Of course, like most high schoolers, Kim had her struggles. I remember one Sunday when Kim and her boyfriend Sean sat in the front row of church, she with blue hair and he with a chunk of steel through his septum. The pastor asked me later "what are we going to do with these kids setting such a bad example in worship?" I could only respond "how about we love them?" Because if Kim was anything, she was loveable. She could be funny, she got frustrated and angry perhaps too quickly, she never met a rule she didn't want to break. . .but she was a fiercely loyal friend, and she cared, deeply and passionately, about the people around her.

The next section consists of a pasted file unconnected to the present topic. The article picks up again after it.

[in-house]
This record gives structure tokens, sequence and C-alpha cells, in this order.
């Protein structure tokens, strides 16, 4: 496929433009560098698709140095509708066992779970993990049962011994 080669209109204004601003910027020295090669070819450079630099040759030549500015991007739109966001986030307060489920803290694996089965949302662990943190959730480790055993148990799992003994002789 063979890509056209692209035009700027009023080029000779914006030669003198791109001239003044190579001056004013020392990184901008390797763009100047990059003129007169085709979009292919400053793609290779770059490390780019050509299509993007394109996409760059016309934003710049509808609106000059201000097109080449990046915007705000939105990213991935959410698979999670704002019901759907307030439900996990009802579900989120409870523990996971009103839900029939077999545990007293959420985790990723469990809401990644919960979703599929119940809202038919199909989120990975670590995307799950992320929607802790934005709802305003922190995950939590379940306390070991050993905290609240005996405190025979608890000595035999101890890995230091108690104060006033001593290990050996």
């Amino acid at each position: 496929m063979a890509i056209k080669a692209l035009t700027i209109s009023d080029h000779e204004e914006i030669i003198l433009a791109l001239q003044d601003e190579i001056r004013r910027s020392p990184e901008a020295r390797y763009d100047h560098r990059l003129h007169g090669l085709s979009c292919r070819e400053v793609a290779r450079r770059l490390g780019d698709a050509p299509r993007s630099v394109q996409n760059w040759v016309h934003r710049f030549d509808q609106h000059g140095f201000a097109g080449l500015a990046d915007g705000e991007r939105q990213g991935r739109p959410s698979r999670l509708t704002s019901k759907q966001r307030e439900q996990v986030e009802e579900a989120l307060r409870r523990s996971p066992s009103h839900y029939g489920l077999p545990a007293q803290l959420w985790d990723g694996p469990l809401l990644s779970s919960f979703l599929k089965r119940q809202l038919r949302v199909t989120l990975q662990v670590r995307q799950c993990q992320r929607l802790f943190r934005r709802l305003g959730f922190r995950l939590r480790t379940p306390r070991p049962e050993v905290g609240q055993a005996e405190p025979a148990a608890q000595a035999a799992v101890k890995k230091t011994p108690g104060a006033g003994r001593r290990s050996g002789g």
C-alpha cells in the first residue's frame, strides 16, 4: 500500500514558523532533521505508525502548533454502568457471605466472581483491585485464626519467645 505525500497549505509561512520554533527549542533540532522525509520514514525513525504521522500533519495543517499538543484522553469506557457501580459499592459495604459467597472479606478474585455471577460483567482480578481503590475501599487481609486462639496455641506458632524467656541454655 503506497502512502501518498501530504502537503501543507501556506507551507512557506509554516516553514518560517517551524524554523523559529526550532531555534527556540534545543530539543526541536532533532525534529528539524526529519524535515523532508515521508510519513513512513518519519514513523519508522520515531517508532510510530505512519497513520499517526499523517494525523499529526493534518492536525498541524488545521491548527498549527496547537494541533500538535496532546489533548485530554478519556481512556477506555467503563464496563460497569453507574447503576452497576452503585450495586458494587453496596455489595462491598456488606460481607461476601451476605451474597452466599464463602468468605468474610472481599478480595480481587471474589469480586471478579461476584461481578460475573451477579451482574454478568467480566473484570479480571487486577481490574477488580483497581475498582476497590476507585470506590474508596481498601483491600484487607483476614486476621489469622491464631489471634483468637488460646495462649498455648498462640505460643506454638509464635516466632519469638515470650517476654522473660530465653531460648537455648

One winter we took a weekend trip into Los Angeles to do an urban mission trip. When I first announced it, she, in her usual blunt fashion, blurted out "you expect people to pay money to go serve homeless people?" And yet she went on that trip. And I remember one moment, when a homeless man came to the van and asked for money. . .after sending him away I turned around to discover Kim weeping in the seat behind me, her heart broken at the thought of this man sleeping on the streets. Kim desperately wanted to make people happy, and sometimes she struggled when confronted by the pain and sorrow of others - especially in those moments when there was nothing she could do to ease that pain.

Kim and Sean were the 2nd wedding I performed, on a sunny day on a Southern California beach. Shortly after we moved to Oregon, they came up and spent a week with us, visiting Tillamook and Multnomah Falls and meeting Ed the Grumpy Landlord. And so Kim (and Sean) transitioned, to us, from 'youth group kid" to true friend.